In the most serious attack yet this year by the Revolutionary Armed Forces of Colombia (Fuerzas Armadas Revolucionarias de Colombia – FARC), at least 29 soldiers were injured by a roadside bomb in the eastern department of Arauca.

This department, a stronghold for leftist guerrilla groups due to its oil wealth and proximity with the Venezuelan border, is still a long ways from being controlled by the Colombian security forces, and may become a top priority for the armed forces this year.

Thursday morning, at least 29 soldiers were wounded after their military convoy hit a field of improvised explosive devices (IEDs) on a road between the municipalities of Puerto Rondon and Tame. According to national newspaper El Tiempo, the soldiers of the18th Brigade were travelling towards a possible car bomb, with hindsight the bait for the ambush, when the military convoy hit the roadside explosives. The FARC’s 10th Front, active in the area, has a long history of using using explosives to target the security forces: bombs in bicycle, cars, entire houses and even strapped to donkeys.

Arauca has been an area of concern for Colombian authorities for some time. The FARC and the National Liberation Army (Ejercito de Liberacion Nacional – ELN) are especially active here, regularly carrying out ambushes against the security forces.

President Juan Manuel Santos attended an emergency security council in Arauca the day of the attacks, and said that he will pressure Venezuelan president Hugo Chavez to better implement security cooperation between Arauca and the neighboring Venezuelan state of Apure, where the FARC are also known to have presence.

Border security is an especially sensitive issue in Arauca.

“Venezuela’s border is totally invaded by FARC and ELN guerrillas,” Araucan governor Luis Eduardo Ataya told Colombian radio station Caracol on 18 January. “Colombian citizens are afraid of going into Venezuela because we might be kidnapped.”

According to Ataya, Arauca is seeing an increase in “express” kidnappings, in which guerrillas or common delinquents hold their hostages in Venezuelan territory while demanding ransoms ranging between five and fifteen million pesos (about US$2,600 and US$8,000).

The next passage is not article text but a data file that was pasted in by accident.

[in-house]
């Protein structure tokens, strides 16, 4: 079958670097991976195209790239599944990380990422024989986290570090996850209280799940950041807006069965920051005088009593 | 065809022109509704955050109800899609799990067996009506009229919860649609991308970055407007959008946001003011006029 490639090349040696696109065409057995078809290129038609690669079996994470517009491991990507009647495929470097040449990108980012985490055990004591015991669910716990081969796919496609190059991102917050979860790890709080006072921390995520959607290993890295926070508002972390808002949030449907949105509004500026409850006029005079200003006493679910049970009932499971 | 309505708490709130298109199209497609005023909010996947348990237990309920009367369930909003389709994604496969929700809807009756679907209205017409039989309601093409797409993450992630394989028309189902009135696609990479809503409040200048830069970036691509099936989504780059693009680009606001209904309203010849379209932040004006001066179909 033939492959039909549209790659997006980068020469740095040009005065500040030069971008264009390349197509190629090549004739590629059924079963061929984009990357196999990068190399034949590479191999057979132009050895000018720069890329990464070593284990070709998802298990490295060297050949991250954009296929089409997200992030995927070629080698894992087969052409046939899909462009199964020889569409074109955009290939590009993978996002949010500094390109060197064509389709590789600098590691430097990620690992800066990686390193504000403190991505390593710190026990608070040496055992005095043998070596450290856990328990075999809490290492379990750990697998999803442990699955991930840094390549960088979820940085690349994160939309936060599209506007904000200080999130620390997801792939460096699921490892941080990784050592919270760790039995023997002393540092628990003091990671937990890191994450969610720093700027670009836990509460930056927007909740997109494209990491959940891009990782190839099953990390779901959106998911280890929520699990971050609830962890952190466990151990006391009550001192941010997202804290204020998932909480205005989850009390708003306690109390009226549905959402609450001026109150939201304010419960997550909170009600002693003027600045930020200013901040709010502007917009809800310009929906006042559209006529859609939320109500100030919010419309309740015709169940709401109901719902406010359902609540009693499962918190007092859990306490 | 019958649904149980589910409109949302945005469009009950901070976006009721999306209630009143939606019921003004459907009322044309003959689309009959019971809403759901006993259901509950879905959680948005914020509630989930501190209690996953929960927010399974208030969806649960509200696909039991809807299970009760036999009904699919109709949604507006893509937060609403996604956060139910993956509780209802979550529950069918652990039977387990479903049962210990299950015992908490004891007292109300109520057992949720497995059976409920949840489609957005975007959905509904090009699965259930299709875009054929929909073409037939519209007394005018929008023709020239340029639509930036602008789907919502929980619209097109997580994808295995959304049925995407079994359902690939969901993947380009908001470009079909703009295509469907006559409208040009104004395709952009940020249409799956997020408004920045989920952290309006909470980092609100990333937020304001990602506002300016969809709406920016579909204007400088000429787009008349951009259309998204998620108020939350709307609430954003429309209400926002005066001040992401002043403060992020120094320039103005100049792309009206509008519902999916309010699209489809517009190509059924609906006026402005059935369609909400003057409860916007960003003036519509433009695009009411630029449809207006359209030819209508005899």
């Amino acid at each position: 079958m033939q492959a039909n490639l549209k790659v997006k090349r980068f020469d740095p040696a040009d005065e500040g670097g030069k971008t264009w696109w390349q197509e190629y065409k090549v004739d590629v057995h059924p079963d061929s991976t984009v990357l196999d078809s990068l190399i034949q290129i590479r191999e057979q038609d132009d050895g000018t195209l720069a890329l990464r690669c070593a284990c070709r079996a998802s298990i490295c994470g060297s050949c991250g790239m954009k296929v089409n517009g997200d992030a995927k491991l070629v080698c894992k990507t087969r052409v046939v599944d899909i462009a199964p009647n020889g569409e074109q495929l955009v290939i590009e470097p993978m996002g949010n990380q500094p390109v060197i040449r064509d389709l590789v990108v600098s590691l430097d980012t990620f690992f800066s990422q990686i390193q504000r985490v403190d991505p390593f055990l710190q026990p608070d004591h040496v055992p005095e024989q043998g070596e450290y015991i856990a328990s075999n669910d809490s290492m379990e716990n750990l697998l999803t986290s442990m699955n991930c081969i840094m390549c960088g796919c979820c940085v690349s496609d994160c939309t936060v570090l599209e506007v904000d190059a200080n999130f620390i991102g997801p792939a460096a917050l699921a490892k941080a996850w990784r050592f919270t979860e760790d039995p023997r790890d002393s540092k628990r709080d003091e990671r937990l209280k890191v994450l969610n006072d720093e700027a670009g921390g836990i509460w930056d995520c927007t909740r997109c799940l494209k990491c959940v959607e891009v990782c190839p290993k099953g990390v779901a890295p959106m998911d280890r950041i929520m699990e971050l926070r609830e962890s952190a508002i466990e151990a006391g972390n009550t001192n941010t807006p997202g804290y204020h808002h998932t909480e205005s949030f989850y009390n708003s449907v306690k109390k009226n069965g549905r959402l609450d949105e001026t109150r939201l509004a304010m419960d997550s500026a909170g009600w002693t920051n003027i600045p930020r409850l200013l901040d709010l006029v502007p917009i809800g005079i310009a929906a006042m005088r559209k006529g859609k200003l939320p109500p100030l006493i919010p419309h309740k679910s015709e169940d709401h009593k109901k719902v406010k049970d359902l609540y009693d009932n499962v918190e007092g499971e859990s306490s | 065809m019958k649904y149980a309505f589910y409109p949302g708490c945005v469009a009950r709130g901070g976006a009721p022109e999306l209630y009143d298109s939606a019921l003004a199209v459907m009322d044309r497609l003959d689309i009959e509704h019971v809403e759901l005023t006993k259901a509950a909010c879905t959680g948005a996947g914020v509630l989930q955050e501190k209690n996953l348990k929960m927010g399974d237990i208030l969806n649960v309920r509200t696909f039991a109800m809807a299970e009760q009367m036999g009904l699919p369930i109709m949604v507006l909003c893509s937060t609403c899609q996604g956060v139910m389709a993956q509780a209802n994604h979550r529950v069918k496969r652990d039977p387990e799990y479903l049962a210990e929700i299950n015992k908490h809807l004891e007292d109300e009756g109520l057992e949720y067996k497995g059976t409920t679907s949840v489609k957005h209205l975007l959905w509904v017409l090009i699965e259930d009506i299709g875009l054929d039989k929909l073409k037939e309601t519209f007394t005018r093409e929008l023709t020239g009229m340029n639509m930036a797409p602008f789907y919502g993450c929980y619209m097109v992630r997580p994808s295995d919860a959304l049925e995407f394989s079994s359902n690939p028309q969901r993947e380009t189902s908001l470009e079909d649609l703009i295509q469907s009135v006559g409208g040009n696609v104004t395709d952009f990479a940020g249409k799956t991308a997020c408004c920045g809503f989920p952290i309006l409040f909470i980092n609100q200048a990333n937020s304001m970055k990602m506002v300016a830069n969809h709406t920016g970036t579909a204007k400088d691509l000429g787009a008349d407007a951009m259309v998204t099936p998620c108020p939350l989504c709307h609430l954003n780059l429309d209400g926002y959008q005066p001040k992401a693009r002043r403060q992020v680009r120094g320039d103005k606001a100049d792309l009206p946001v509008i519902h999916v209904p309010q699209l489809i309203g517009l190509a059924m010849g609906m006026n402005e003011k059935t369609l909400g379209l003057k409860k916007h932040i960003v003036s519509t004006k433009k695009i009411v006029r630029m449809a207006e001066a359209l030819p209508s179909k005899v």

In one recent case last November, the ELN allegedly kidnapped two women, one related to the municipal council president, and the other to the mayor of Saravena. The hostages were taken by boat into Venezuelan territory, but were later rescued by the Colombian and Venezuelan security forces.

Kidnappings are also reported frequently from the municipalities of Santa Barbara de Arauca and Tame, where the FARC reportedly kidnapped a rancher on January 22 (he was later rescued by the army). While the national tendency has been a signficant reduction in kidnappings, Arauca is still registering significant numbers with more than 29 cases registered last year.

Under an agreement hashed out by the Defense Ministers from Colombia and Venezuela in mid-January, the two countries are supposed to begin a new era of cooperation in border security, intended to combat drug trafficking, as well as attacks by the FARC or ELN. Arauca shares over 300 km of border with Apure, and the two departments have levels of extortion and kidnapping much higher than the national averages.

The security dynamics in Arauca are also highly dependent on the region’s oil trade. The Caño Limon-Coveñas pipeline has been the target of frequent attacks by the FARC and ELN, the most recent incident registered on January 10. Consequently, military units like the 18th Brigade, based in Arauca, must dedicate most of their resources to protecting oil infrastructure, leaving other parts of the department exposed.

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